HONOR HOY sworn.

The prisoner Boyle lodged at my house, and M'Carty used to come in there now and then; the watch was found in my chest; I had not the watch from either of the prisoners, but from one Peter Crowl , and Boyle knew nothing of it, though M'Carty was present with Crowl when I received the watch from him.

JOHN M'DANIEL sworn.

The prosecutor said, he was robbed behind the Barley-Mow, and was a good deal in liquor at the time he described the watch he had lost; he said there was a woman in company with these three people when they robbed him.

Prosecutor. That is a mistake, it was a woman at the public-house.

[The watch and neckcloth were produced in court, and deposed to by the prosecutor.]

BOYLE's DEFENCE.

I have a woman here to prove she gave me that neckcloth.

For Boyle.

MARGARET DAVIS sworn.

I went into the public-house where these people were in company, that old man, M'Carty, gave me a black neckcloth; he offered to sell it me for sixpence; it was a black neckcloth, with a bit of edging at both ends of it; it was between nine and ten at night. I cannot tell what day it was I gave this neckcloth to Patrick Boyle .

How long before Boyle was taken up? - The day before. Boyle was not there. I gave him a candle to light him to bed, at ten o'clock, the same night that this robbery was done; that was on the same night I bought this neckcloth; I bought it between nine and ten o'clock.

How do you know it was that time? - Because the dial was just by me where I sat at the public-house; it was about ten minutes after nine o'clock. I heard of the robbery next day when they were taken up.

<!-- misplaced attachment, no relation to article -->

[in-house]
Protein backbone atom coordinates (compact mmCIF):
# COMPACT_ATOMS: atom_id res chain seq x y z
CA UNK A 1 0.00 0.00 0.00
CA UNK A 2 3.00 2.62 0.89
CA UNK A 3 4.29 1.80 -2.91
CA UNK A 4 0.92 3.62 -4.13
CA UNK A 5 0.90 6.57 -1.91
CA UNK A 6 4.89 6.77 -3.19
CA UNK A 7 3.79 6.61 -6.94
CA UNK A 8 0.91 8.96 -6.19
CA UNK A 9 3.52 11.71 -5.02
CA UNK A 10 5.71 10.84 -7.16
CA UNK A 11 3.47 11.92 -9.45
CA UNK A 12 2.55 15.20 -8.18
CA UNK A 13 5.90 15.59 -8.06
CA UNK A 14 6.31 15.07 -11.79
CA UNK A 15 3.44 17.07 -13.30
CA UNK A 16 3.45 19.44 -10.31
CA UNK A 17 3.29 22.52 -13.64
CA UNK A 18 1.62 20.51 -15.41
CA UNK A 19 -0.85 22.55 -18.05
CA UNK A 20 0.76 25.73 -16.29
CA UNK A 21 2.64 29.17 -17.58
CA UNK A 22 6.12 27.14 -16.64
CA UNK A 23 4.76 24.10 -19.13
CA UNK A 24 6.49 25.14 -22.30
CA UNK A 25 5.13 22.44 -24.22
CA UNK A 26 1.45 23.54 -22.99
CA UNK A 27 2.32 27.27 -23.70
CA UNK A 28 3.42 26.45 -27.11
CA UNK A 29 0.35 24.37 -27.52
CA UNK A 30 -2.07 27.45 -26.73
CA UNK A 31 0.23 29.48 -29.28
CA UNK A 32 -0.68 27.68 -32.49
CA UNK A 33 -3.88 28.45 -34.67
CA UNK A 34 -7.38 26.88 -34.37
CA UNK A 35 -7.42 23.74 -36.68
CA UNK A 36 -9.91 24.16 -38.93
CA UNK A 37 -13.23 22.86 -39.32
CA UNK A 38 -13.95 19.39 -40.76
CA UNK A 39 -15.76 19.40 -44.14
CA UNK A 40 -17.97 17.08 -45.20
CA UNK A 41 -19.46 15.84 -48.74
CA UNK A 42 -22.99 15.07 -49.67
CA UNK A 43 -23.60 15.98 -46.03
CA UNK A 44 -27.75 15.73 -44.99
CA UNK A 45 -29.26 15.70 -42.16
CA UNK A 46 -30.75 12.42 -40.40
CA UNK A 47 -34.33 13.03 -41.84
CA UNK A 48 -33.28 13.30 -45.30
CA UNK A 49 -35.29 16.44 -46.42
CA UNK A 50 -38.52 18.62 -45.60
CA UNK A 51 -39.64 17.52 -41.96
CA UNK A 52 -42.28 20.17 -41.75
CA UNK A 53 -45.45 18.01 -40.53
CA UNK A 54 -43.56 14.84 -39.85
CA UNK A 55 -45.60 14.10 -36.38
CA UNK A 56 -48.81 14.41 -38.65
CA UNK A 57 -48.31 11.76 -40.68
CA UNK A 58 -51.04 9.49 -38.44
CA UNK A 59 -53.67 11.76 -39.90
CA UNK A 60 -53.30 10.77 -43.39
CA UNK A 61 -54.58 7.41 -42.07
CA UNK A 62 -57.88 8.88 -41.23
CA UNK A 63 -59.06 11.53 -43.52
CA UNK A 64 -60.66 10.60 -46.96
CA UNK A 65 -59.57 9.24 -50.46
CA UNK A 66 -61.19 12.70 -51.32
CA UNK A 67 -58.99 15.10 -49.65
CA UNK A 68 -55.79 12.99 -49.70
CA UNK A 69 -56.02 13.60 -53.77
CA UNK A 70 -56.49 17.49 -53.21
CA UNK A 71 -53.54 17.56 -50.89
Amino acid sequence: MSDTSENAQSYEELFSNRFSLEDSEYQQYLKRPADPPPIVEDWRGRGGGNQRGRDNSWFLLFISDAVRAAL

BOYLE GUILTY Death .

M'CARTY NOT GUILTY .

Tried by the First Middlesex Jury before Mr. Justice GOULD.

692. JOHN PLUNKET was indicted for stealing two silver table spoons, value 30 s. and a silver punch ladle, value 5 s. the property of John Blagden August 26th .

ANNE BLAGDEN sworn.

I am the wife of John Blagden , who is a merchant on Dowgate-hill . On the 20th of August, at about eleven in the forenoon, I found the parlour window which looks to the street open; I had been out, and returned in about five minutes; I missed the spoons and ladle; I laid them on the sideboard near the window before I went out; I went into the street, and a neighbour's child told me a person was gone through the gate-way, who had put some silver into his side-pocket. I desired a drayman, who was in the street to go after him; he did, and brought back the prisoner; he was carried to the Three Crowns, a public-house, and searched, but there was nothing found upon him; the spoons and the handle of the ladle were found, when he was taken to the compter; the bowl of the ladle was neyer found.

[The spoons were produced in court, and deposed to by the prosecutrix.]

JAMES MAIDENHEAD sworn.

On the 26th of August, at about eleven o'clock, Mrs. Blagden said she missed some spoons; I told her I had seen three men lurking about the window, and one was gone under the gate-way; I saw the prisoner come from the window; she desired a drayman, to follow him; I went with the drayman, and saw him take the prisoner; I went with him to the Poultry Compter; I saw him put the spoons through the iron bars to another person, a prisoner in the compter, but do not know where he took them from.

( James Simpson , the drayman, deposed that he took the prisoner, and left him at the Three Crowns.)

RICHARD HARRISON sworn.

At about half past eleven o'clock, the prisoner was brought to the compter; as I was fitting down to book him; I saw him hand the spoons through the rails to another prisoner; I went and took the spoons from the person to whom he had delivered them.